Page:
Politico has a piece today about how politicians, including normally labor-friendly Democrats, are turning on public sector unions.There's a fairly lengthy section about California and Gov. Arnold Schwarzenegger's belief that he can exploit this moment to press his pension agenda:
California, however, remains ground zero for pension fights, as the seat of both the nation's highest-profile budget crises and some of its most powerful public unions. Republican Gov. Arnold Schwarzenegger has been fighting them since he took office, and they have handed him his most stinging political defeats. He failed in 2003 and 2004 to attack pension costs through the legislature, then in 2005 backed ballot initiatives to shift public workers to a 401(k)-style pension system, to cap spending and to roll back teachers' tenure. But he was forced to drop the pension measure amid claims it would cut death benefits for police widows, and lost the other measures in an expensive, bruising political fight that was the worst defeat of his tenure.
Now, though, Schwarzenegger - in his final months as governor- is gearing up for what he views as a final, climactic battle over public sector pensions. And he told POLITICO in an interview that he feels the time is now ripe for elements of the fight he lost five years earlier.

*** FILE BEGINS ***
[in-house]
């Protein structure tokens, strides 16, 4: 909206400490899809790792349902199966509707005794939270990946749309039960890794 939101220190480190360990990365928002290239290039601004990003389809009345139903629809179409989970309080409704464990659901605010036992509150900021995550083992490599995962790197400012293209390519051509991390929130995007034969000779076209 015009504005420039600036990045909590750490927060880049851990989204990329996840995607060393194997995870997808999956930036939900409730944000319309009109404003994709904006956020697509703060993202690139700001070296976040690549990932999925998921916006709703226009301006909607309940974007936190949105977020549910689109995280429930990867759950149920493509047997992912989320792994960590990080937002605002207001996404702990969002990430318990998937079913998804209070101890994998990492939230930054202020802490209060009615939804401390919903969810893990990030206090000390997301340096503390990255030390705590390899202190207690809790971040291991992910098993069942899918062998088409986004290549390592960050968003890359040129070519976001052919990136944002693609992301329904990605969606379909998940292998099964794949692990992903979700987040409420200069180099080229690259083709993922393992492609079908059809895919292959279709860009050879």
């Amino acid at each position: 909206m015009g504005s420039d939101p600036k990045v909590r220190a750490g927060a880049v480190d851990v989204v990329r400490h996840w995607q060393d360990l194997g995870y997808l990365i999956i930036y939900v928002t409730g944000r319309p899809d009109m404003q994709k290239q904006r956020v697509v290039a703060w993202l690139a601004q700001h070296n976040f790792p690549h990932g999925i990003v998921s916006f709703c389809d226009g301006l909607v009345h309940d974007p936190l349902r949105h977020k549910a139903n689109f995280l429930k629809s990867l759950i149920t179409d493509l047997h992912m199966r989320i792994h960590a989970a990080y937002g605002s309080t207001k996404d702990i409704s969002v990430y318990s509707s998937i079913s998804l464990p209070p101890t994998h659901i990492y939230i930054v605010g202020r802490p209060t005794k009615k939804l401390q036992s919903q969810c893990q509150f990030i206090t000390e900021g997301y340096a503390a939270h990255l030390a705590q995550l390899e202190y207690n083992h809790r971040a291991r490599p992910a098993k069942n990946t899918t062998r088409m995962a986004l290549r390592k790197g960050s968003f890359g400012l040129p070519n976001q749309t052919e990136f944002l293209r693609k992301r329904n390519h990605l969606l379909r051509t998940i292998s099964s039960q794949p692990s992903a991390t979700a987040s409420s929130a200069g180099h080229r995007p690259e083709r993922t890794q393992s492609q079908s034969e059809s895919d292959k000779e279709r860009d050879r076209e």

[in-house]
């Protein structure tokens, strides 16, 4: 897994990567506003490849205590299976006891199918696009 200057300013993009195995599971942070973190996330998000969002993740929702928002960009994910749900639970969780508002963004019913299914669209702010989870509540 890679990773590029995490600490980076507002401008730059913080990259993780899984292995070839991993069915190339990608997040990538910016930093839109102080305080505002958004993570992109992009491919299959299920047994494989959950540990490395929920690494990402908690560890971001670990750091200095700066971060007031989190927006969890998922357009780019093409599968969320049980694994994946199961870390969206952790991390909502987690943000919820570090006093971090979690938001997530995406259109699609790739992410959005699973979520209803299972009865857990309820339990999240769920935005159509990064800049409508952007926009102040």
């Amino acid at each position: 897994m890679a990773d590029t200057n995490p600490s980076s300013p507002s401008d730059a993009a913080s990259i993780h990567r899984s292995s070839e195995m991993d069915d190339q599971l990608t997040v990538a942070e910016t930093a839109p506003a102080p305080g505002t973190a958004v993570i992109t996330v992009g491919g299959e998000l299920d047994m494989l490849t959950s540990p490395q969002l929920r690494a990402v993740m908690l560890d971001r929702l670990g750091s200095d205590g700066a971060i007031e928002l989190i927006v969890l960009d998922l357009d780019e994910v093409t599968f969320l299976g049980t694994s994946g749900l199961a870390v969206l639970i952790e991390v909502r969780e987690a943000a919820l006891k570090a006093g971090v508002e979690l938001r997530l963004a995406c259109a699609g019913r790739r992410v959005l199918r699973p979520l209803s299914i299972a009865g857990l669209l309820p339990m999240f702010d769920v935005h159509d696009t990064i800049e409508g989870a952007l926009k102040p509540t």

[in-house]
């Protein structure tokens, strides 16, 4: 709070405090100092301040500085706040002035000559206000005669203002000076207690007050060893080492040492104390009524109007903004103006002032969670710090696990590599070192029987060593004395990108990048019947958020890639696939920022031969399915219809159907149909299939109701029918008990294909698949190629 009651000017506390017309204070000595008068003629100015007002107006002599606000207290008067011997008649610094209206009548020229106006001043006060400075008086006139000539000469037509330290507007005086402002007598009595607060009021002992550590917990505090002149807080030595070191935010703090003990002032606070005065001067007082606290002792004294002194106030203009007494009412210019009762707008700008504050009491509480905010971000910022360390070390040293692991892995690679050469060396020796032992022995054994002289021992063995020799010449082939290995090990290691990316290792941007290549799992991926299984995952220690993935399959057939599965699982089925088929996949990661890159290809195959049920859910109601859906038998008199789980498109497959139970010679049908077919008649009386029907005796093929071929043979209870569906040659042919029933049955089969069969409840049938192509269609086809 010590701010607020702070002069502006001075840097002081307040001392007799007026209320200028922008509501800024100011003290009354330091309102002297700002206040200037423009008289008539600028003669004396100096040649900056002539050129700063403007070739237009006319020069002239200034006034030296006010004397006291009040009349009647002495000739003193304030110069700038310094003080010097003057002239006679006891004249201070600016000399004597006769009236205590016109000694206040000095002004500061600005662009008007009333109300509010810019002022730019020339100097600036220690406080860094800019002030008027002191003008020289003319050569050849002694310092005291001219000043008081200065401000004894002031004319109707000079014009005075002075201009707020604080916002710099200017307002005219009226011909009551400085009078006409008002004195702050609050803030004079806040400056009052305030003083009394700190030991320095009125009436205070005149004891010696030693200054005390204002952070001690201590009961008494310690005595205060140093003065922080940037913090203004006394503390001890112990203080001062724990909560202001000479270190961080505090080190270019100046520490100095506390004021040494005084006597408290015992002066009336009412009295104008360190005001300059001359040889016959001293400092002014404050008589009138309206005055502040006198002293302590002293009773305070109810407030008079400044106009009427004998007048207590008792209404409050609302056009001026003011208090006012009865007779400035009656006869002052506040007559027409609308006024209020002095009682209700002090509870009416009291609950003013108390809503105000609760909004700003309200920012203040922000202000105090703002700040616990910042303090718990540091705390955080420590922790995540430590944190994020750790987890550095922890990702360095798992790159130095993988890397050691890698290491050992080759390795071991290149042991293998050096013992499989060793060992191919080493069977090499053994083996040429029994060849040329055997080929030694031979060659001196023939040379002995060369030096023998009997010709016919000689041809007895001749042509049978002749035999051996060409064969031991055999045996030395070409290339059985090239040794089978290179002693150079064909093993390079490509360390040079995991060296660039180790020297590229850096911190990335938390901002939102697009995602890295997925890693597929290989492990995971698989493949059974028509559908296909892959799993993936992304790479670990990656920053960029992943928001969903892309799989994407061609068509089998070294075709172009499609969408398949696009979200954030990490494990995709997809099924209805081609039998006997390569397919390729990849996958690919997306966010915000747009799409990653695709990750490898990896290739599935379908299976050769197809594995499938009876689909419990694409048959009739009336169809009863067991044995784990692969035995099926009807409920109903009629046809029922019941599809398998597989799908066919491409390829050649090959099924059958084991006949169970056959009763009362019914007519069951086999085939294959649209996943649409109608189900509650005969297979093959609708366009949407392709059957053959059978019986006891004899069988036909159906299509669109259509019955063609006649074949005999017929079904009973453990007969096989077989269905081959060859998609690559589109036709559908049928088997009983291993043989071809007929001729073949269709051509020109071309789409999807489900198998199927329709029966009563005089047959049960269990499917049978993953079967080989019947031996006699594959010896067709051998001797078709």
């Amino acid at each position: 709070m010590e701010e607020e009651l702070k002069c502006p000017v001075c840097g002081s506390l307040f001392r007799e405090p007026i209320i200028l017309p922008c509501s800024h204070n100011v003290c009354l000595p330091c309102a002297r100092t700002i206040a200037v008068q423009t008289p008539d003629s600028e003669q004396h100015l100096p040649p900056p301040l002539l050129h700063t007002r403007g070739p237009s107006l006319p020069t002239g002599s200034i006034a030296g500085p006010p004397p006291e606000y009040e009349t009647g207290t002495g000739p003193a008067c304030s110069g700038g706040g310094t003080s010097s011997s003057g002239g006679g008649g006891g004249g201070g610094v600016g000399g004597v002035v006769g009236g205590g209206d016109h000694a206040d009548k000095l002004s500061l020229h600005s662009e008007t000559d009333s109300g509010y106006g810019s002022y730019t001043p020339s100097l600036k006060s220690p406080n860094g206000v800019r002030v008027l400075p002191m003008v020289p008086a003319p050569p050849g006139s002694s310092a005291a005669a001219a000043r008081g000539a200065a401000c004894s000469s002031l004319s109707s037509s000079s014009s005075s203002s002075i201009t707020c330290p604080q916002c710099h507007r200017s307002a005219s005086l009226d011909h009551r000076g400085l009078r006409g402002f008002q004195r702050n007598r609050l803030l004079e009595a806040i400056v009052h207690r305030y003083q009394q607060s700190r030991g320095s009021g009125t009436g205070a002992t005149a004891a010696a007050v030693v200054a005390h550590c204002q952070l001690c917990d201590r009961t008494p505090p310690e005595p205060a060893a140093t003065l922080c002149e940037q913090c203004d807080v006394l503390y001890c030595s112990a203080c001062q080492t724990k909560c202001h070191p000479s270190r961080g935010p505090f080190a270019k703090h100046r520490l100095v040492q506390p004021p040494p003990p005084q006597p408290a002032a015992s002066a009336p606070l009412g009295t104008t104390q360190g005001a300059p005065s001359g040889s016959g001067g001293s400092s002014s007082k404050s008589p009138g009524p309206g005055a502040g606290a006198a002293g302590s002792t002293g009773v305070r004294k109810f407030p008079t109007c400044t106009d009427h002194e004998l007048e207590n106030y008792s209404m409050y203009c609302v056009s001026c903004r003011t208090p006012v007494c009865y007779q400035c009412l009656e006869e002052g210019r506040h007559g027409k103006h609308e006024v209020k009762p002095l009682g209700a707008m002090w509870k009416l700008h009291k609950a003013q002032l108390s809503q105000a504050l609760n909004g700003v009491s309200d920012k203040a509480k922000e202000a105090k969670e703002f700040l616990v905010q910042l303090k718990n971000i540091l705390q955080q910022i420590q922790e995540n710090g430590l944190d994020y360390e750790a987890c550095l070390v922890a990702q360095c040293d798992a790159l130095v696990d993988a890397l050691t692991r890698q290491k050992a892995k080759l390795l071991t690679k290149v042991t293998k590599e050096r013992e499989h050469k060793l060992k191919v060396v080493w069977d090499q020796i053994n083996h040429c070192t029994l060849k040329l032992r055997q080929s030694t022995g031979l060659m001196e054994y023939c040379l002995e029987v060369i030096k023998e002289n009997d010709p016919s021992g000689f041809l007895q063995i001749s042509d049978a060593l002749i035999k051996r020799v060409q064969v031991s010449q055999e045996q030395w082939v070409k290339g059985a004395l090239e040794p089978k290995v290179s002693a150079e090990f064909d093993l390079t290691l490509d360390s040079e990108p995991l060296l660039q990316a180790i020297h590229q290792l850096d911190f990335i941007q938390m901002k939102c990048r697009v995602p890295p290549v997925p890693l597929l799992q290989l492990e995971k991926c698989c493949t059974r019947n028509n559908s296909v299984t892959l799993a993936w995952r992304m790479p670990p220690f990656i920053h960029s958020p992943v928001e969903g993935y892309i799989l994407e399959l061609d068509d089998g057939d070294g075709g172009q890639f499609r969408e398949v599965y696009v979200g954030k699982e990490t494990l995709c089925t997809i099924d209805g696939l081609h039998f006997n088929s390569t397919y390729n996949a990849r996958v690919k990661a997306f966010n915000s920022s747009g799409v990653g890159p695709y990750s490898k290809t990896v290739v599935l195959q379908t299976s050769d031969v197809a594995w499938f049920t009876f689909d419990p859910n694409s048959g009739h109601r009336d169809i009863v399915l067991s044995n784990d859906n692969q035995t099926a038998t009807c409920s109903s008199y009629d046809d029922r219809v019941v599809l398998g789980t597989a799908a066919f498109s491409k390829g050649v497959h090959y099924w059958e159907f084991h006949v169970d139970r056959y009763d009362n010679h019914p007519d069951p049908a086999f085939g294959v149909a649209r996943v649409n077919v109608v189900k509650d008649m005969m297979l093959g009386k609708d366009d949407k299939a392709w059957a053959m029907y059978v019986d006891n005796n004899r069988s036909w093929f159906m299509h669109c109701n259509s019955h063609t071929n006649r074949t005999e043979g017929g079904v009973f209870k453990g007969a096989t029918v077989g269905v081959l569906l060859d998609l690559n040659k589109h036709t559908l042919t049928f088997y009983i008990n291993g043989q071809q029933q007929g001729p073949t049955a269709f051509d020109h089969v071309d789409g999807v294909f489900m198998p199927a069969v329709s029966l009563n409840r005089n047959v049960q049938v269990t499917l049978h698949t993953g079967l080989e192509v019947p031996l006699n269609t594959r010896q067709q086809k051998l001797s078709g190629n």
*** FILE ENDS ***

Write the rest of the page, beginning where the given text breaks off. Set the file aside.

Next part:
"The atmosphere has changed," Schwarzenegger said. "People understand that they have to lay off their workers or they don't have the money for their family. What they don't like is when there is a certain group that doesn't like to make the sacrifices."
Schwarzenegger said he "will not sign" a budget without pension reform.
"I will hold up the budget. It doesn't matter how long it drags--into the summer or fall or into November or after my administration--and I think the people will support that," he said.
Click here to read the entire Politico piece by reporters Maggie Haberman and Ben Smith.